Evaluating Police Presence and Police Stops in Schools: Outcomes for Adolescent Mental Health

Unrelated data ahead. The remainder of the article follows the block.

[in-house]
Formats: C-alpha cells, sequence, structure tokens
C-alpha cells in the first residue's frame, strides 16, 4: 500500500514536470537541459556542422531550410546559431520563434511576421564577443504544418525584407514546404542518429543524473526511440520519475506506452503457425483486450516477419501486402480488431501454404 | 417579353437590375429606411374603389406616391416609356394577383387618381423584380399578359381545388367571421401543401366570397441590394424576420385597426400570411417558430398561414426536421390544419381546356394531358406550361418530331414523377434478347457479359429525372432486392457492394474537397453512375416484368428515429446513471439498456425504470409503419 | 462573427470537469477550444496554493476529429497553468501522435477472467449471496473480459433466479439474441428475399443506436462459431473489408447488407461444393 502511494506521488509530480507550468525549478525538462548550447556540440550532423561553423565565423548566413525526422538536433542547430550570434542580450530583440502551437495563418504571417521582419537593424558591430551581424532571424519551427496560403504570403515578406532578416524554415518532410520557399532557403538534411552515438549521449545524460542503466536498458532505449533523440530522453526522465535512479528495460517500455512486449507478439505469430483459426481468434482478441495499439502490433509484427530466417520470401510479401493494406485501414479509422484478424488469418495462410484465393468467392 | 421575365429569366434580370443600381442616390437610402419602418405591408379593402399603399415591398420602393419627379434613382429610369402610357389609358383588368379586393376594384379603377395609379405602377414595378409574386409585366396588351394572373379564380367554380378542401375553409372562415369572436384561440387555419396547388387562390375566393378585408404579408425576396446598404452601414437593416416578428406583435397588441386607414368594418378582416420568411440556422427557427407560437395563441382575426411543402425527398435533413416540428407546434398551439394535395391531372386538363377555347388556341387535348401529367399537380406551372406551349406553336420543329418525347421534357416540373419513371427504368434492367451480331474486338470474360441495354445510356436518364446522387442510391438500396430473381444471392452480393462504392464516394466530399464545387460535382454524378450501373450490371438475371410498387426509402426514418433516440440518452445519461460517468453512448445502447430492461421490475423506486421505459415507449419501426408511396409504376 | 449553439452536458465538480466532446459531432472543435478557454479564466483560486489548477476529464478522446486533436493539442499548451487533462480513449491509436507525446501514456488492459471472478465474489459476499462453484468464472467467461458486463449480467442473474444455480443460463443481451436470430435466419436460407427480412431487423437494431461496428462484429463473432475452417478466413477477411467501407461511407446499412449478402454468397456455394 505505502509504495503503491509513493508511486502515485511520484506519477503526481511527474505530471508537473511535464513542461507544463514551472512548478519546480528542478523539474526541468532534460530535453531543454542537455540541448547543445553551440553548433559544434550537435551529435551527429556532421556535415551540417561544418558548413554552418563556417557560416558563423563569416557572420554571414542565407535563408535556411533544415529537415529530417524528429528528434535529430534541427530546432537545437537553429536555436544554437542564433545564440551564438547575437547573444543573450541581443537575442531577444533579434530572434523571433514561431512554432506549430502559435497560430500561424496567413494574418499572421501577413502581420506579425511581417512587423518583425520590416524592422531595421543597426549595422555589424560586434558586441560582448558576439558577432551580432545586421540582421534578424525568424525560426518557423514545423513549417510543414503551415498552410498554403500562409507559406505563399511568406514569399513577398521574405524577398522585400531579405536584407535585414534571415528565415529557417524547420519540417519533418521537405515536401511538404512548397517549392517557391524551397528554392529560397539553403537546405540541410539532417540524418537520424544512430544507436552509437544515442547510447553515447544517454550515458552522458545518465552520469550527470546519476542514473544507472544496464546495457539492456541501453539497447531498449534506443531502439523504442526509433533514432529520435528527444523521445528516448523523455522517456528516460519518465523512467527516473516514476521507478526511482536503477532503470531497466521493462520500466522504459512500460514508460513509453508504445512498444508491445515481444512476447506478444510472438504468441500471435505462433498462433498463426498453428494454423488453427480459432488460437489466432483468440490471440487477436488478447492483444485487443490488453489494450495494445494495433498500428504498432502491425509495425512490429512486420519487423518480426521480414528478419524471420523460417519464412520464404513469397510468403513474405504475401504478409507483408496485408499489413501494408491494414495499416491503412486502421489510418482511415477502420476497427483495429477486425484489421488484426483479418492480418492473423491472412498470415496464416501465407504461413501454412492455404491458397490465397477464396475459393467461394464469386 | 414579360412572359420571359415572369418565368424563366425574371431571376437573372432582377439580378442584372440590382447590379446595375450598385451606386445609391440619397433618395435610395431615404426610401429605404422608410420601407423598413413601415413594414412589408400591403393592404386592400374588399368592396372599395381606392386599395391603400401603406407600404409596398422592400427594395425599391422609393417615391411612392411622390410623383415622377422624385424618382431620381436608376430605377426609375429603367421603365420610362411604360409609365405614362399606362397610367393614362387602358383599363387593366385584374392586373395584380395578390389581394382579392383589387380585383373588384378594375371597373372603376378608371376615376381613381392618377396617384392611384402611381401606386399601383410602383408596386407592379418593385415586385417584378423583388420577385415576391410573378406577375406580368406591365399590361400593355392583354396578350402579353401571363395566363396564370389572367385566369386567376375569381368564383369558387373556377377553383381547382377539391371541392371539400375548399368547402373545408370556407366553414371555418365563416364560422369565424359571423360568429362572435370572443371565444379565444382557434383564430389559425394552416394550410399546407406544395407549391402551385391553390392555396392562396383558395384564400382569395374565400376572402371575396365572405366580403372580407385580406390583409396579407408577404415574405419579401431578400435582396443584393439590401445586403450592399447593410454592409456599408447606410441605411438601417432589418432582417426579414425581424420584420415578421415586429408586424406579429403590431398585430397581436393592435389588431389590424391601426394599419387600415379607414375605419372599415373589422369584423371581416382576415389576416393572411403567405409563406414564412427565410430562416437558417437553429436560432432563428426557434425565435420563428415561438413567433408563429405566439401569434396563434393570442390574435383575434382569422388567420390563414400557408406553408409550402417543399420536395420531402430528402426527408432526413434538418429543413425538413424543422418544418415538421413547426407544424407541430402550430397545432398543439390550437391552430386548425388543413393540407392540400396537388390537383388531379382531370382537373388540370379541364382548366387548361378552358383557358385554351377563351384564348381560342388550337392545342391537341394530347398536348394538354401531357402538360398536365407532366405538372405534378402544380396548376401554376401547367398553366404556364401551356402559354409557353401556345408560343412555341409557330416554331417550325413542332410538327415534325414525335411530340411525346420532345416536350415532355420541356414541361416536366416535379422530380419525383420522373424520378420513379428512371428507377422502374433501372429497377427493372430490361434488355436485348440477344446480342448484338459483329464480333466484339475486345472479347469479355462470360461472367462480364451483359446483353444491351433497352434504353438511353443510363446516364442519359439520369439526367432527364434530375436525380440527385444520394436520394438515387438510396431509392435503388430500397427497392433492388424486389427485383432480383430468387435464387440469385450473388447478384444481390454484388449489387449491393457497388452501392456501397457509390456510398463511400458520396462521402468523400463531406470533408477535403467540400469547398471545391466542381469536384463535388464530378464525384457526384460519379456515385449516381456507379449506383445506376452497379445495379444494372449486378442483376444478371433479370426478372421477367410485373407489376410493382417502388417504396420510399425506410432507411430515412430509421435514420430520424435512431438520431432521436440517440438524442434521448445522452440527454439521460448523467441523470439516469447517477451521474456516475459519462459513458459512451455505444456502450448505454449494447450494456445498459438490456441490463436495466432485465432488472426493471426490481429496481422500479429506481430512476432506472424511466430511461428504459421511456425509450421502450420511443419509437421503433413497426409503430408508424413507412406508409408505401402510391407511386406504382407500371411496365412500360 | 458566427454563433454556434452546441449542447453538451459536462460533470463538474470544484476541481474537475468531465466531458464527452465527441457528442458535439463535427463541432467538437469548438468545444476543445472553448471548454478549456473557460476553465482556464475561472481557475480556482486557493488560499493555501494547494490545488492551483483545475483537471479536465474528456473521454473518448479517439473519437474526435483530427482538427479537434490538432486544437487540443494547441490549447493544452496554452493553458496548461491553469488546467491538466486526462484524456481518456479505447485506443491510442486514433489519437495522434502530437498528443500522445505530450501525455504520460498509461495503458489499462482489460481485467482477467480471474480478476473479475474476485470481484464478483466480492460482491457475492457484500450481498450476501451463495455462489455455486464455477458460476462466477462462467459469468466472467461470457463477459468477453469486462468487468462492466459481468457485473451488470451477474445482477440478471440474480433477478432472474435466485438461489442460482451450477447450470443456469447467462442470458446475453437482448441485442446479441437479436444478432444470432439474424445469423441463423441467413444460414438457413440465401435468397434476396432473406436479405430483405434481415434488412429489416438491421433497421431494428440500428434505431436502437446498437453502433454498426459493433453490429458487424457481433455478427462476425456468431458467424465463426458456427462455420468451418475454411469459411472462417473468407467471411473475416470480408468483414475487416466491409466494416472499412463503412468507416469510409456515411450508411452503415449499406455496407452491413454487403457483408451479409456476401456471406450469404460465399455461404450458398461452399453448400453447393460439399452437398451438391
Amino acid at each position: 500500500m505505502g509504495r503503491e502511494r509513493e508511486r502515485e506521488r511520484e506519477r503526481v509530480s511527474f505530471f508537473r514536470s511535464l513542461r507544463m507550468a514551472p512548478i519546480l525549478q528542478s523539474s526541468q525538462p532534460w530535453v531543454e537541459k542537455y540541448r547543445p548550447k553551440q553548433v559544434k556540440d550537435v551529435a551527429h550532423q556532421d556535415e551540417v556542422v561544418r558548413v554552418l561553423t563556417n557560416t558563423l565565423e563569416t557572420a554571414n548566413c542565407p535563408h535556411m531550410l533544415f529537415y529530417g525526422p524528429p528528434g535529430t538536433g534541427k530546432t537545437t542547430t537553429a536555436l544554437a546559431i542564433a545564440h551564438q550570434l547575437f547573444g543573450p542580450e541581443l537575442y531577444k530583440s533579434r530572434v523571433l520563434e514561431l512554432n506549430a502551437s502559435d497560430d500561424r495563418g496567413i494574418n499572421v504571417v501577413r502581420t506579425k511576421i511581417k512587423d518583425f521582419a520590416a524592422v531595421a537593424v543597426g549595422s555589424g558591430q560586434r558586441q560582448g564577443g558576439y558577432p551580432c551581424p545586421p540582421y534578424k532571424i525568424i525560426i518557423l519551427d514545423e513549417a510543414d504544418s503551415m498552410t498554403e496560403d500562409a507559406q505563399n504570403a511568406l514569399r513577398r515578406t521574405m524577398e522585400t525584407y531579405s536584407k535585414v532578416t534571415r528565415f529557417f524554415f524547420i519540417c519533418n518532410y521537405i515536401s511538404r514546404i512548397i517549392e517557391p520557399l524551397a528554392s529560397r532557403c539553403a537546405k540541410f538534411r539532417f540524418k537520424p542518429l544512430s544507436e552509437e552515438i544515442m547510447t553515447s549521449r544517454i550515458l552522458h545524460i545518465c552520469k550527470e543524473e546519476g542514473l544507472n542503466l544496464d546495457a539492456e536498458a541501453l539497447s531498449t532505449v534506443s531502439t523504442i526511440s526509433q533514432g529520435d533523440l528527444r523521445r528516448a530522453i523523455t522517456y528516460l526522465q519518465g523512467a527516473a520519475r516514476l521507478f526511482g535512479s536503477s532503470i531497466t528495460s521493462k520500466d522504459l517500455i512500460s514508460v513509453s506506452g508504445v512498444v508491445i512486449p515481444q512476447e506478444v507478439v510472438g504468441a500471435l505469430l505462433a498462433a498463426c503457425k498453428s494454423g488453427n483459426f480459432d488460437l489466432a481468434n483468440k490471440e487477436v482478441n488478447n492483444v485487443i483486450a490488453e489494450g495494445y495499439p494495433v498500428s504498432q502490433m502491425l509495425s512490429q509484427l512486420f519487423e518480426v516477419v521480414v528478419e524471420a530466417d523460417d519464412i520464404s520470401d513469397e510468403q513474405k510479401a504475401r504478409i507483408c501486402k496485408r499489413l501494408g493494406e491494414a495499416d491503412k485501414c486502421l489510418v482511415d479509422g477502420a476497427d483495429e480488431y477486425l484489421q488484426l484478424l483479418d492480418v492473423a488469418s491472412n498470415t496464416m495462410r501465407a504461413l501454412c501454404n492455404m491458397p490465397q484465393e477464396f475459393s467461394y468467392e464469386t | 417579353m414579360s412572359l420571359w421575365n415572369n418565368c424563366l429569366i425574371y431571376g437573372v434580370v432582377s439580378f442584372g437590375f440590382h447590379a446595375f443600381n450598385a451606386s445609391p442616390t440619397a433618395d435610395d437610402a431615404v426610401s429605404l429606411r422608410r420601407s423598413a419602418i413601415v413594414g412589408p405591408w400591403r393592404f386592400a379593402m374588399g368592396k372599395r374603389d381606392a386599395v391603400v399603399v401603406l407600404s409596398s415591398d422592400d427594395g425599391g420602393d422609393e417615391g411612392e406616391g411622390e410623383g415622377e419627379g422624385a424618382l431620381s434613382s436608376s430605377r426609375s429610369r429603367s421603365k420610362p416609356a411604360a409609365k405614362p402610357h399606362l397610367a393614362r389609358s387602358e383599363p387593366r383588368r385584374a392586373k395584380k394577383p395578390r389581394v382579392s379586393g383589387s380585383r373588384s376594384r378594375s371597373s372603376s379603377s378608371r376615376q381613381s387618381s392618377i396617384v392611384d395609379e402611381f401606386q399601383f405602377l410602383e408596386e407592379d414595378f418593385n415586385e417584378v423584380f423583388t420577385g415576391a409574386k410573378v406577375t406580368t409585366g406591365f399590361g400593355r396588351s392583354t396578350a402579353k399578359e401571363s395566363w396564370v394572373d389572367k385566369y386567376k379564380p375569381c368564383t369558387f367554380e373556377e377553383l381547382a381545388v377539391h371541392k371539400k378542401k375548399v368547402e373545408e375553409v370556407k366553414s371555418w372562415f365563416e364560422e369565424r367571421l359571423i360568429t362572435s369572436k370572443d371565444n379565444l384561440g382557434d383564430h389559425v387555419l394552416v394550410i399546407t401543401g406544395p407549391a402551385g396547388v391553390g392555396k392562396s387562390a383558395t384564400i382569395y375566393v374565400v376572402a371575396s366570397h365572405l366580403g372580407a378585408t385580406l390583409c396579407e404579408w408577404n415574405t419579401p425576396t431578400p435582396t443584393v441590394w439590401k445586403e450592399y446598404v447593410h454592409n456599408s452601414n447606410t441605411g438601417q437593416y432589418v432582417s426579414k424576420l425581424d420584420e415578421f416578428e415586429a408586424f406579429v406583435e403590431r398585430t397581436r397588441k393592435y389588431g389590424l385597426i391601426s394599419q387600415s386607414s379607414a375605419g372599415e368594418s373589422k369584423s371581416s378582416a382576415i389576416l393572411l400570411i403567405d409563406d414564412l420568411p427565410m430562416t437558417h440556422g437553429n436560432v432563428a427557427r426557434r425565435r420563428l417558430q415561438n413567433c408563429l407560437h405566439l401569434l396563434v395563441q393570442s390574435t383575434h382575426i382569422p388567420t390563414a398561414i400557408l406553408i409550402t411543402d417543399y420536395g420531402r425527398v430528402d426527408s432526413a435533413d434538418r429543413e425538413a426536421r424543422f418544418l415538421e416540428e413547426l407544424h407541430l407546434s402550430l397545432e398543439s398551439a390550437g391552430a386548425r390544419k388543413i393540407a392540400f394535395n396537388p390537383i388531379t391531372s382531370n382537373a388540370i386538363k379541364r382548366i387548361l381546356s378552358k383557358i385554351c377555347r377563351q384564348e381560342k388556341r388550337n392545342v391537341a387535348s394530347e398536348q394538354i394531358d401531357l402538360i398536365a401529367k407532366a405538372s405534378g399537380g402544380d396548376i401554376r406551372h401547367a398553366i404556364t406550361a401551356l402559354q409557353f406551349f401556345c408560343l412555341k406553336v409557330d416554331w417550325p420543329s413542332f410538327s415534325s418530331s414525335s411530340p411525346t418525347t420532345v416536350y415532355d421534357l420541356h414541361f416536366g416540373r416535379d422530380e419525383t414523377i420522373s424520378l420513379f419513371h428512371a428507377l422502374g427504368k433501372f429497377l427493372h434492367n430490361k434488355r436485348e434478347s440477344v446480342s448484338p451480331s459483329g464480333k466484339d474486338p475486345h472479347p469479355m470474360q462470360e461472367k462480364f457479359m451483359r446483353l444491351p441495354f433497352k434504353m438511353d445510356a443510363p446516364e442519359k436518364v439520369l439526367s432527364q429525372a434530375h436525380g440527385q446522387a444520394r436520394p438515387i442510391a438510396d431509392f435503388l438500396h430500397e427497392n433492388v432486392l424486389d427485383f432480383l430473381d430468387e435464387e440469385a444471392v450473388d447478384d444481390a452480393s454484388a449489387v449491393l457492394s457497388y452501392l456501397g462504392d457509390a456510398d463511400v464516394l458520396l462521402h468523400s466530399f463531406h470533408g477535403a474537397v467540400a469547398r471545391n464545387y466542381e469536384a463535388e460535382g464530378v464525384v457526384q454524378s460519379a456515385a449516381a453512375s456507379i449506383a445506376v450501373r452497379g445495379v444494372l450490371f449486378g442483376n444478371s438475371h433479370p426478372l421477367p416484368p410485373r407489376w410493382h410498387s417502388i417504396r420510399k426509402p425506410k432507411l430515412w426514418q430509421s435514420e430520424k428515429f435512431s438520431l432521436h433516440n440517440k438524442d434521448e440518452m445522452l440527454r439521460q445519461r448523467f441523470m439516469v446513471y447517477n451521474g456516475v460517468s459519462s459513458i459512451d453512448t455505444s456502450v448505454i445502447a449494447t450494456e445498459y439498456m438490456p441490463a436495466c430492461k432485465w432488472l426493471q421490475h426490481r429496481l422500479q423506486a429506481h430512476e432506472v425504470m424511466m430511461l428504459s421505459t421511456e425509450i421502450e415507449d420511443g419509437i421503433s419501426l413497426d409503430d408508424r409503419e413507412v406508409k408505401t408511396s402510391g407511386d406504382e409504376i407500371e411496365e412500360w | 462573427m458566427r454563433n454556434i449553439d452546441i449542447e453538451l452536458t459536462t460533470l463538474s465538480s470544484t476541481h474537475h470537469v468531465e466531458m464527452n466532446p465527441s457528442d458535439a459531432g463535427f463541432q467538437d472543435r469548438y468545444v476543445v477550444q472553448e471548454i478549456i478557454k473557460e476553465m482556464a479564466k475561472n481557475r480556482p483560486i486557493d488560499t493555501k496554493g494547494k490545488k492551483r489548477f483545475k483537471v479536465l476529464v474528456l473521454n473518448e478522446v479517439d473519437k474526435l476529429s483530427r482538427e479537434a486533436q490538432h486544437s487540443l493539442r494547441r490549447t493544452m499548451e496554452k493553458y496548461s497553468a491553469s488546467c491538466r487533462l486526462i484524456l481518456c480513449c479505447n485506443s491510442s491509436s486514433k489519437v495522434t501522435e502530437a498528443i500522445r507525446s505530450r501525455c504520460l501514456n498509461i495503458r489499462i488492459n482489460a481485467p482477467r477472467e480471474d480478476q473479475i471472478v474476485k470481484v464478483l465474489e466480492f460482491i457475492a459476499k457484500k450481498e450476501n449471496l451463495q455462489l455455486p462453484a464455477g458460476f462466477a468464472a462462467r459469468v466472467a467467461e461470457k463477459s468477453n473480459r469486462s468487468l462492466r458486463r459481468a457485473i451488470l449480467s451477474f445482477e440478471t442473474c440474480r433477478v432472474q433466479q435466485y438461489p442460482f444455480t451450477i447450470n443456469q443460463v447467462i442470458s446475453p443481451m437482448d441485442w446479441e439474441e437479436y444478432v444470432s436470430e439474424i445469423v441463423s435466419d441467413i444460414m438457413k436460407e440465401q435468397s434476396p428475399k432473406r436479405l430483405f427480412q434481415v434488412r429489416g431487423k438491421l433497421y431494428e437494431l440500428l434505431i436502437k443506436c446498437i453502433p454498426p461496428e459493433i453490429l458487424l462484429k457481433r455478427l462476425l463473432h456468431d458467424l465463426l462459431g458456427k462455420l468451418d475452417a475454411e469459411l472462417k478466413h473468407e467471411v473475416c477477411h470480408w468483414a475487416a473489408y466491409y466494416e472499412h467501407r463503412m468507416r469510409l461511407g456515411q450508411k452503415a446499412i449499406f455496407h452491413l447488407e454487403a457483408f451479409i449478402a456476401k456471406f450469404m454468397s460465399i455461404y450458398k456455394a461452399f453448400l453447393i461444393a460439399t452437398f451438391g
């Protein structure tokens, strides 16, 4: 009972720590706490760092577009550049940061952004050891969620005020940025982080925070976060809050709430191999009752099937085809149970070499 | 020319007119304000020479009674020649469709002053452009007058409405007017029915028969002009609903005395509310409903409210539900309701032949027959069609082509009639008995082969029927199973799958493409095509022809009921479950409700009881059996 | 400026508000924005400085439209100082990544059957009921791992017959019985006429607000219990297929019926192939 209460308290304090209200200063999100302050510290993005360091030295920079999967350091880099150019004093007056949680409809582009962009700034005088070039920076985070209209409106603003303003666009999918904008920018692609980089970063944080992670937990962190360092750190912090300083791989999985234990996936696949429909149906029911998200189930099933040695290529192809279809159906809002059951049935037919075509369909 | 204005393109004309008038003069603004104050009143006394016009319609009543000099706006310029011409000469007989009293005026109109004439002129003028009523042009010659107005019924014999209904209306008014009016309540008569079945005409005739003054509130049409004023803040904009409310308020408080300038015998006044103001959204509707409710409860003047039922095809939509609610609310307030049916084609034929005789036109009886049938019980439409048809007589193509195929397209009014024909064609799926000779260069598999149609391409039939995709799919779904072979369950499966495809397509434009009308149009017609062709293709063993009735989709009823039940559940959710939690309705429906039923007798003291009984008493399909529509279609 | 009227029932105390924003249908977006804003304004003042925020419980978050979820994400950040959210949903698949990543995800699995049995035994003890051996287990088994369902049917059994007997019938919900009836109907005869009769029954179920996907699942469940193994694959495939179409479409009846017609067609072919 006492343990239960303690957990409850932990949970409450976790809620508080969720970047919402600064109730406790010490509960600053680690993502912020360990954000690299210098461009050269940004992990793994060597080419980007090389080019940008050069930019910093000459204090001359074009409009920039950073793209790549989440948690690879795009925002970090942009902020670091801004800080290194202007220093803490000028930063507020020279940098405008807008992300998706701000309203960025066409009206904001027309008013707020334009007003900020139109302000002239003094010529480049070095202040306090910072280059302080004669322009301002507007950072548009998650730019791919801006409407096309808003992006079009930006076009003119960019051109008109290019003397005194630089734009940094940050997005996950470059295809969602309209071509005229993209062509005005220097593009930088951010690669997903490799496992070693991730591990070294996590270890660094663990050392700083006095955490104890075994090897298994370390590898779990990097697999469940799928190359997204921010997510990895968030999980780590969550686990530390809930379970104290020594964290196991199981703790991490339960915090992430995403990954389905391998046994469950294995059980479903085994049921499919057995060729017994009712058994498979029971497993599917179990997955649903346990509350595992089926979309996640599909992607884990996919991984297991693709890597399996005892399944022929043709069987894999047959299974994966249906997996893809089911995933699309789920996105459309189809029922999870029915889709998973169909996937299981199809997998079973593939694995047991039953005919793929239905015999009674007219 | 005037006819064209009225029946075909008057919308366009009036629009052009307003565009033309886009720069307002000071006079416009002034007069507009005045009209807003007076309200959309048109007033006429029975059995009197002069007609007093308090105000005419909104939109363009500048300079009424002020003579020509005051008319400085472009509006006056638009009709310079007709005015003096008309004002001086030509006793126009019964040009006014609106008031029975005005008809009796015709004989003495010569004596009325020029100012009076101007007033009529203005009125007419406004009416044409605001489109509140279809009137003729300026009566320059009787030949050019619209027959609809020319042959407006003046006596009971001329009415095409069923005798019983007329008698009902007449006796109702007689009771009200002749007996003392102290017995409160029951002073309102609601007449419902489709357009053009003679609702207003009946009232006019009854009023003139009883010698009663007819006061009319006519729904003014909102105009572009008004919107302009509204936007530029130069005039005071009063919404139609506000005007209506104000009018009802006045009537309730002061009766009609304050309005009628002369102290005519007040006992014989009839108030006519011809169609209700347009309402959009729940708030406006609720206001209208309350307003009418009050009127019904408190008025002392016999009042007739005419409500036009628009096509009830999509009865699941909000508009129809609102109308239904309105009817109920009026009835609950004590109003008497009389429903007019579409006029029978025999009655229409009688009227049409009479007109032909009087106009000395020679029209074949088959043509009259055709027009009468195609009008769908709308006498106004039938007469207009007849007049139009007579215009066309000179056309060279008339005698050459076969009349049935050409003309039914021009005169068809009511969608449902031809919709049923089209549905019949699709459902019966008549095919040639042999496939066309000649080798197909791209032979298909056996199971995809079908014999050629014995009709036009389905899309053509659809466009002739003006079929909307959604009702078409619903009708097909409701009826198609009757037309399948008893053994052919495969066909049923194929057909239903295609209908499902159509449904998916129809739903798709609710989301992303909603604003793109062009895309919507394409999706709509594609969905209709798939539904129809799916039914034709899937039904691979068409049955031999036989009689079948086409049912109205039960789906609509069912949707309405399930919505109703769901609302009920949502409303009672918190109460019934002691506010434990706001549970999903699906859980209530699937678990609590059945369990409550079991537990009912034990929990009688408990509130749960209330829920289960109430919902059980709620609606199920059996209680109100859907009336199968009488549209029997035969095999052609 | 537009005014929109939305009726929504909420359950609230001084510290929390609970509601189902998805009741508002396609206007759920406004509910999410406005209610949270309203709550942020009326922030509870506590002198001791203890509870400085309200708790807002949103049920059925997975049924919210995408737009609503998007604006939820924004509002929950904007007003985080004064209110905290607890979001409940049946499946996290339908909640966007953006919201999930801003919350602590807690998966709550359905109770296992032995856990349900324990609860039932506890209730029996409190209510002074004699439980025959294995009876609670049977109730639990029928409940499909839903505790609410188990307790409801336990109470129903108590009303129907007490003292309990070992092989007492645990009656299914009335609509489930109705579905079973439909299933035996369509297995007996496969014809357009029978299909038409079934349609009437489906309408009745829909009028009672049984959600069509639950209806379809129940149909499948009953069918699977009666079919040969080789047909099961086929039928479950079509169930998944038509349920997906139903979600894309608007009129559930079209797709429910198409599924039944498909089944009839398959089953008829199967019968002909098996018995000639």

Police and school partnerships have grown exponentially over the past 20 years. However, research examining the impact of school policing has primarily focused on aspects of school safety. The current study extends the literature beyond feelings of safety to consider the mental health outcomes of school policing on adolescents. I examine whether the presence, being stopped, and witnessing stops by police at school are associated with adolescent depression and anxiety symptoms and how school connectedness and race/ethnicity moderate these associations. Data were obtained from the most recent wave of data collection in the Fragile Families and Child Well-Being Study (FFCWS). Participants included 3,346 youth who were, on average, 15 years old. OLS regression analyses were repeated for depression and anxiety symptoms separately and included main effects for each contextual variable. Results indicated that police presence in schools was not significantly associated with depression and anxiety symptoms. In comparison, across all models, being stopped by police and witnessing police stops at school were significantly associated with depression and anxiety symptoms. Simple slope analyses of significant interactions revealed that race/ethnicity moderated associations between police presence, police stops, witnessing police stops at school, and adverse mental health outcomes. Additionally, greater reports of school connectedness moderated associations between being stopped by police at school and depression symptoms.